I first saw the notice taped to the side of the Bixi station on Hoskin Ave and Devonshire Pl, saying that it was going to be relocated to allow for snow clearance. Now Bixi has announced that a total of seventeen stations will be relocated and used to expand the service area of a bike share system that has been unfortunately constrained since its inception to a relatively small area of the city (from Bloor St to the lake on the north-south, and from Jarvis St to Spadina Ave on the east-west). There were a few stations stuck outside of that initial service area. Some, like the one located in Bellevue Square in Kensington Market were only a block or two outside, while others like the one located at the CNE were farther out.
A list of the new stations, and which are to be moved, can be found on the Bixi website, along with a schedule showing when this will happen (relocations started yesterday and continue until Friday). I’ve mapped 15 of the 17 new stations above, leaving off two stations that didn’t fit onto the map: one at Bathurst St and Queens Quay, and one at Wellington St and Portland St.
Locating Bixi stations close to each other and creating a dense service area is crucial for a bike share system that is structured for relatively quick, under 30-minute trips. However, the realization that there are opportunities for stations outside the initial service area, while less densely located, is a welcome one.
When I was in Minneapolis this summer, I used their Bixi-supplied bike share system, NiceRide, to get around. With 700 bikes at 73 stations, NiceRide is a smaller system than Toronto’s (Toronto has 1000 bikes at 80 stations), however the service area for NiceRide sees many stations at the outer edges scattered farther and less densely than those in the central city. This allowed me to venture much farther using the bike share program than I am able in Toronto. Granted, I had to pay careful attention to station location and how long it was going to take me to get there, but I was grateful for these outlier stations in allowing me to explore more of the city. The outlier stations in Minneapolis seemed to be located in such a way as to give access to residential areas farther out from the more dense downtown system.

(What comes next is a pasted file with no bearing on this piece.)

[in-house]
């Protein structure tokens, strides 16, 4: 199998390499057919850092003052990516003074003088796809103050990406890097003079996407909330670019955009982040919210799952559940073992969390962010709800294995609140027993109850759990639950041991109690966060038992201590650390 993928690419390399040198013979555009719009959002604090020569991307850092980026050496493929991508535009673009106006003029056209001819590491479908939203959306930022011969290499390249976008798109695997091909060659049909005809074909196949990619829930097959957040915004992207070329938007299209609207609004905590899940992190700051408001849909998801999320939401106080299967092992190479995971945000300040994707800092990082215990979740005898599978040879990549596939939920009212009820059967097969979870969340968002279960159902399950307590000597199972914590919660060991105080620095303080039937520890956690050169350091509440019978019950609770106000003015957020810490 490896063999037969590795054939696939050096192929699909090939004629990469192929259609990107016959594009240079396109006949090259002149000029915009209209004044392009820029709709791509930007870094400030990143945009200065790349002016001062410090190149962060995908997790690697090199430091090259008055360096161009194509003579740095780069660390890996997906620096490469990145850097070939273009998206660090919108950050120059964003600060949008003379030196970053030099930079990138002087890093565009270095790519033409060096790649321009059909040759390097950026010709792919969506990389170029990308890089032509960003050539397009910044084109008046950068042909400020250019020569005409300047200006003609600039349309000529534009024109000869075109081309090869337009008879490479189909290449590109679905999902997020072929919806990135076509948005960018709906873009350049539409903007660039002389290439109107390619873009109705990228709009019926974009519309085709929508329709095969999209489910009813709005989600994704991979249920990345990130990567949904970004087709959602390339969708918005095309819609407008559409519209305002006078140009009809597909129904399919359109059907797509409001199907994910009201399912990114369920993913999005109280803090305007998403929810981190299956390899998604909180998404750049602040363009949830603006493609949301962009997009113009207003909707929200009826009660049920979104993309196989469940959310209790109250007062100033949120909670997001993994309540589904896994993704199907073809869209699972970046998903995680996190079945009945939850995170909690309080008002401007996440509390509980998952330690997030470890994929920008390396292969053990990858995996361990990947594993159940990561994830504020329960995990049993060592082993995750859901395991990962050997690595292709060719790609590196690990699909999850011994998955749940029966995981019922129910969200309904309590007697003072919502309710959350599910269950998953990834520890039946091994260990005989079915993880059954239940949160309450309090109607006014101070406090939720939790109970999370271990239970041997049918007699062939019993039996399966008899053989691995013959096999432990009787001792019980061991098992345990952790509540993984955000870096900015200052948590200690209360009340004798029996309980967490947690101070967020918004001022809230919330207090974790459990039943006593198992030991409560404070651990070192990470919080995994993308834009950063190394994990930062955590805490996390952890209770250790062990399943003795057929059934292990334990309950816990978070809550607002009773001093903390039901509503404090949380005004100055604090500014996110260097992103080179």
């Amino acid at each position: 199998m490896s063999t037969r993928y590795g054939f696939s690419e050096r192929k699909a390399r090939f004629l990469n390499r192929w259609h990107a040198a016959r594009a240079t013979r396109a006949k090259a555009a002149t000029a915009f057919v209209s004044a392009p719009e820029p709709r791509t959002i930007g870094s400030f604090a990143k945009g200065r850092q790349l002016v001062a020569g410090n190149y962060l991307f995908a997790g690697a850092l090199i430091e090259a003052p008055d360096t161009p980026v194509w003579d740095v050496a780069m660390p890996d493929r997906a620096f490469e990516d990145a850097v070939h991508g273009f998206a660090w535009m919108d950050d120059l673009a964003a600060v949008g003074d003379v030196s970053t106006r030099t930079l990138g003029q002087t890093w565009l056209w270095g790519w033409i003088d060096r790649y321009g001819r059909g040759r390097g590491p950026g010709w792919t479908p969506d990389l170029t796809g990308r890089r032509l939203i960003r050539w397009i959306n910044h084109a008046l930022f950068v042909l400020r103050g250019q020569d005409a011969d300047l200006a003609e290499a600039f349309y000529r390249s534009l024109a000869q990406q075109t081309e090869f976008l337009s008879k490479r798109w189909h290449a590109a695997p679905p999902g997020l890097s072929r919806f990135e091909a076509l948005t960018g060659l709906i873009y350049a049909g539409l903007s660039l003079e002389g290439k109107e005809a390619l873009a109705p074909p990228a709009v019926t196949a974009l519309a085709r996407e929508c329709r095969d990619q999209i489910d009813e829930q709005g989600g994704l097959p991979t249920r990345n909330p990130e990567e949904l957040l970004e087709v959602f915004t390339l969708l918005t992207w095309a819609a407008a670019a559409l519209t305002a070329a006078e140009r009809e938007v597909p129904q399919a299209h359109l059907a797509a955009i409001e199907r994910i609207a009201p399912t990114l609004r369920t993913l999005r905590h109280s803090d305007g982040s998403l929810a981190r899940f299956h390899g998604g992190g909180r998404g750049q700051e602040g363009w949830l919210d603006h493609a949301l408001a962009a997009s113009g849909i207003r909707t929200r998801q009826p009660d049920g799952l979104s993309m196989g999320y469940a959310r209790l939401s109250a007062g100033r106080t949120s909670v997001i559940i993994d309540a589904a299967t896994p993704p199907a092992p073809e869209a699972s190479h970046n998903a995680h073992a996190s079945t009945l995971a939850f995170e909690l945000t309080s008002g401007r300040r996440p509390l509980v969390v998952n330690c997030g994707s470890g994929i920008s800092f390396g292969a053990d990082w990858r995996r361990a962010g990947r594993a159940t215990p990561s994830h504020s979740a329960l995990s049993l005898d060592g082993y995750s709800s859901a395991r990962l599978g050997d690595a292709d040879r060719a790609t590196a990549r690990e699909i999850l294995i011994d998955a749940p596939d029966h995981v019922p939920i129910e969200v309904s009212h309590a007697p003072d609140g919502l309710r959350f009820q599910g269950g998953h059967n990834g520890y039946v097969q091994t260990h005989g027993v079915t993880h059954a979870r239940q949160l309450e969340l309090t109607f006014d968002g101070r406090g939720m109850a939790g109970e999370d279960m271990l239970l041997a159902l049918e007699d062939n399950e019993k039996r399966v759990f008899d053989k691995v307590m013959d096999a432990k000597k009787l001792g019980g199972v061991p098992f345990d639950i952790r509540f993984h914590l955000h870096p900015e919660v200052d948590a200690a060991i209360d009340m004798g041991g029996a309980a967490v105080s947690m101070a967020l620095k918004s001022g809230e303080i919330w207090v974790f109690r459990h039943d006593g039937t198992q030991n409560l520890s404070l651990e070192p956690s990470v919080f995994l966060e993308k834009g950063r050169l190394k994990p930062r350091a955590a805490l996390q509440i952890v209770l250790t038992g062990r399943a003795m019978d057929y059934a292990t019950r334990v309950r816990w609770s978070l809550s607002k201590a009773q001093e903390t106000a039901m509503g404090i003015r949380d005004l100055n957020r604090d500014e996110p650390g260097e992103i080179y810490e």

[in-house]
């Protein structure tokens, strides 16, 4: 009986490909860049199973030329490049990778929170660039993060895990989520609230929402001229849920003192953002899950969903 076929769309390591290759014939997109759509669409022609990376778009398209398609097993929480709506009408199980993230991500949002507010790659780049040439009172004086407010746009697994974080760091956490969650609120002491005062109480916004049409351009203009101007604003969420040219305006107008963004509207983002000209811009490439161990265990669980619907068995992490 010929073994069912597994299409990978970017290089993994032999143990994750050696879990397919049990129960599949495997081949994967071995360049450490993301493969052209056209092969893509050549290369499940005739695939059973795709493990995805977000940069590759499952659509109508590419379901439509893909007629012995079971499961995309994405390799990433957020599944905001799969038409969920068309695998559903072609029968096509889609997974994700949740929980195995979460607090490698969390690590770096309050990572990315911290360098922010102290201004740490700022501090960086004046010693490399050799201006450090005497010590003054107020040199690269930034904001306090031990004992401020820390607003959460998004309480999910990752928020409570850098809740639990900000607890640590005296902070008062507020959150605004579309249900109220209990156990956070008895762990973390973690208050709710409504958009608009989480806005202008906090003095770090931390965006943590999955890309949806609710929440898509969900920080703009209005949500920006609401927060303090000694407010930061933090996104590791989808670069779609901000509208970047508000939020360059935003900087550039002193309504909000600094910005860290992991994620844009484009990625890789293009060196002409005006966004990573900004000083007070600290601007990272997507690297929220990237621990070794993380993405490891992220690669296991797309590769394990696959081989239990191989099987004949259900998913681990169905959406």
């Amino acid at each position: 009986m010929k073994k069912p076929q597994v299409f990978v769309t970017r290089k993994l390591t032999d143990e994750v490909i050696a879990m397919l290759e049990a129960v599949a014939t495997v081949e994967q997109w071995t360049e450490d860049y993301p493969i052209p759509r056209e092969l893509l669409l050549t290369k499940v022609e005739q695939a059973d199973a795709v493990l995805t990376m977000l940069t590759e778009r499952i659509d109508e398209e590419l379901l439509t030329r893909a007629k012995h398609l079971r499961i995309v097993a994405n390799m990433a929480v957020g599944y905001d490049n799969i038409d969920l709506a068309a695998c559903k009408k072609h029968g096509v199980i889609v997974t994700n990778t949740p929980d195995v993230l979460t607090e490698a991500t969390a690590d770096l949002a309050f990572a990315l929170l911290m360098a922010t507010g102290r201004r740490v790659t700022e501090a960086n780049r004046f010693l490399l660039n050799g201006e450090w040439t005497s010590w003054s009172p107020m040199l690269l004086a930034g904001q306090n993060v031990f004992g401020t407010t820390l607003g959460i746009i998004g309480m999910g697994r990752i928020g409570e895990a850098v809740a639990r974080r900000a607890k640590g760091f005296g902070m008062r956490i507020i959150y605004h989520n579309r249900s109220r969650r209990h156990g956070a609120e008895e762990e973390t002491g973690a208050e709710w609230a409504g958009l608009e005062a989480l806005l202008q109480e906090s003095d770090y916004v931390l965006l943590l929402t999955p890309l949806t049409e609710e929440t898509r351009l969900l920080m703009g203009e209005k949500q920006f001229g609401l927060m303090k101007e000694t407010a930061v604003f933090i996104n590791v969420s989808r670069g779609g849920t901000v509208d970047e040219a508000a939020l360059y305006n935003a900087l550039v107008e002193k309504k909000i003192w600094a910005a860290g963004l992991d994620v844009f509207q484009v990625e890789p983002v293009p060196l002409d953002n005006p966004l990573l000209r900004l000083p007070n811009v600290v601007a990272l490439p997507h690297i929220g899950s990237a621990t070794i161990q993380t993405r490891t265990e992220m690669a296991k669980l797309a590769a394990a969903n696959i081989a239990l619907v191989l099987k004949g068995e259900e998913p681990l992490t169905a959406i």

Toronto has many opportunities for such outlier stations, as those at Sugar Beach, the Distillery District, and CNE show (although the CNE station is the one moving to the Distillery). These stations can provide a different service than the ones in the denser downtown, used by people to reach specific destinations. For example, summer time placement of outlier stations at parks around the city—Trinity Bellwoods is the obvious example—seems a great way to expand service to destinations that are sure to attract riders. They can also, as shown by Minneapolis, be used to connect residential areas that are located farther out.
It would also be interesting to see Bixi Toronto engage in the kind of crowdsourcing that New York did to figure out locations for its gargantuan 10,000 bike Bixi-supplied bike share system, announced in September. Bixi Toronto is up to almost 4,000 members since its launch last spring. I would love to see a map that aggregates data collected from all these new Bixi riders on where they would like to see stations.
I’ve heard some say that it’s not right to call this an expansion because the amount of bikes and stations is not increasing. I disagree. While I agree that the system needs more stations and bikes, the relocation of stations expands the original service area, allowing more of Toronto to share in Bixi. This expansion could attract more riders at the edge who were hesitant to join Bixi, bolstering the case for more bikes in the future. This is a bigger Bixi, and we should be happy for it.